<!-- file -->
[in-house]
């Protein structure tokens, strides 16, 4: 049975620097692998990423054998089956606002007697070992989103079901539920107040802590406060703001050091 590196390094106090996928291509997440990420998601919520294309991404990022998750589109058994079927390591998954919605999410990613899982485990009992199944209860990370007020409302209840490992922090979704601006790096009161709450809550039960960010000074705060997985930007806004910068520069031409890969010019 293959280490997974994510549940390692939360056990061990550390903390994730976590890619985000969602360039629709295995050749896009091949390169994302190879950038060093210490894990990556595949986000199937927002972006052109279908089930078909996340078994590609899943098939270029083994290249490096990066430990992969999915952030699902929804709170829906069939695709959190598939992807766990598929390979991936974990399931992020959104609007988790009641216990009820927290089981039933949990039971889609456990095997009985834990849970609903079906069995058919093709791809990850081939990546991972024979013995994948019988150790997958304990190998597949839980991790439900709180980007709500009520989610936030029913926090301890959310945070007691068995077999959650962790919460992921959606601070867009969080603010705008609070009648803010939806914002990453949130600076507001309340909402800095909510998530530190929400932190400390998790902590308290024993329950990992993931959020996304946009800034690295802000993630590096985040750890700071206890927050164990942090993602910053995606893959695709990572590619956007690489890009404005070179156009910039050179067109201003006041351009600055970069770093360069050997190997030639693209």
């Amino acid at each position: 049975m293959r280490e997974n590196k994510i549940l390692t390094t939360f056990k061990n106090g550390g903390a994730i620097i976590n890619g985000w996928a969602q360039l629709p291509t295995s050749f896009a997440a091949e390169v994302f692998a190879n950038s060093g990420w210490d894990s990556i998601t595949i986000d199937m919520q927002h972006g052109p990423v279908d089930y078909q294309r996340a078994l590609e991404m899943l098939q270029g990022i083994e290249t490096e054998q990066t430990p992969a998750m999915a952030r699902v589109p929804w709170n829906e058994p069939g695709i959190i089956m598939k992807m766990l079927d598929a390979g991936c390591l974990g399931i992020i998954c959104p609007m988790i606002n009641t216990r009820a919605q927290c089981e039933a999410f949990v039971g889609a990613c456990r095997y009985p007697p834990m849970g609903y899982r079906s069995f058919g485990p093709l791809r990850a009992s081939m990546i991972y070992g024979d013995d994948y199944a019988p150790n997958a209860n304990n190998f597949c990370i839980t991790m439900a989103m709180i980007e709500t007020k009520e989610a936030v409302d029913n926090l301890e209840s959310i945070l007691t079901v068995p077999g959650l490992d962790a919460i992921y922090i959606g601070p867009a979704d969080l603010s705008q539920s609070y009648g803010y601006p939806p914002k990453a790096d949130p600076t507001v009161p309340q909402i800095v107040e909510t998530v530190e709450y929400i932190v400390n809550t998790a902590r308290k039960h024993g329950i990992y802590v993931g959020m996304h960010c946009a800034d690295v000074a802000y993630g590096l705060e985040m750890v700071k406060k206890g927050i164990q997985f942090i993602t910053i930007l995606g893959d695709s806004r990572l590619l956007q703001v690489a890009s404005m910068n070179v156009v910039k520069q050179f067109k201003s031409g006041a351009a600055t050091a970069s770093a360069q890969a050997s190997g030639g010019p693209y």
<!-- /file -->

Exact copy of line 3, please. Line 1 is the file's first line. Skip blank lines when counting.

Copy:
């Amino acid at each position: 049975m293959r280490e997974n590196k994510i549940l390692t390094t939360f056990k061990n106090g550390g903390a994730i620097i976590n890619g985000w996928a969602q360039l629709p291509t295995s050749f896009a997440a091949e390169v994302f692998a190879n950038s060093g990420w210490d894990s990556i998601t595949i986000d199937m919520q927002h972006g052109p990423v279908d089930y078909q294309r996340a078994l590609e991404m899943l098939q270029g990022i083994e290249t490096e054998q990066t430990p992969a998750m999915a952030r699902v589109p929804w709170n829906e058994p069939g695709i959190i089956m598939k992807m766990l079927d598929a390979g991936c390591l974990g399931i992020i998954c959104p609007m988790i606002n009641t216990r009820a919605q927290c089981e039933a999410f949990v039971g889609a990613c456990r095997y009985p007697p834990m849970g609903y899982r079906s069995f058919g485990p093709l791809r990850a009992s081939m990546i991972y070992g024979d013995d994948y199944a019988p150790n997958a209860n304990n190998f597949c990370i839980t991790m439900a989103m709180i980007e709500t007020k009520e989610a936030v409302d029913n926090l301890e209840s959310i945070l007691t079901v068995p077999g959650l490992d962790a919460i992921y922090i959606g601070p867009a979704d969080l603010s705008q539920s609070y009648g803010y601006p939806p914002k990453a790096d949130p600076t507001v009161p309340q909402i800095v107040e909510t998530v530190e709450y929400i932190v400390n809550t998790a902590r308290k039960h024993g329950i990992y802590v993931g959020m996304h960010c946009a800034d690295v000074a802000y993630g590096l705060e985040m750890v700071k406060k206890g927050i164990q997985f942090i993602t910053i930007l995606g893959d695709s806004r990572l590619l956007q703001v690489a890009s404005m910068n070179v156009v910039k520069q050179f067109k201003s031409g006041a351009a600055t050091a970069s770093a360069q890969a050997s190997g030639g010019p693209y």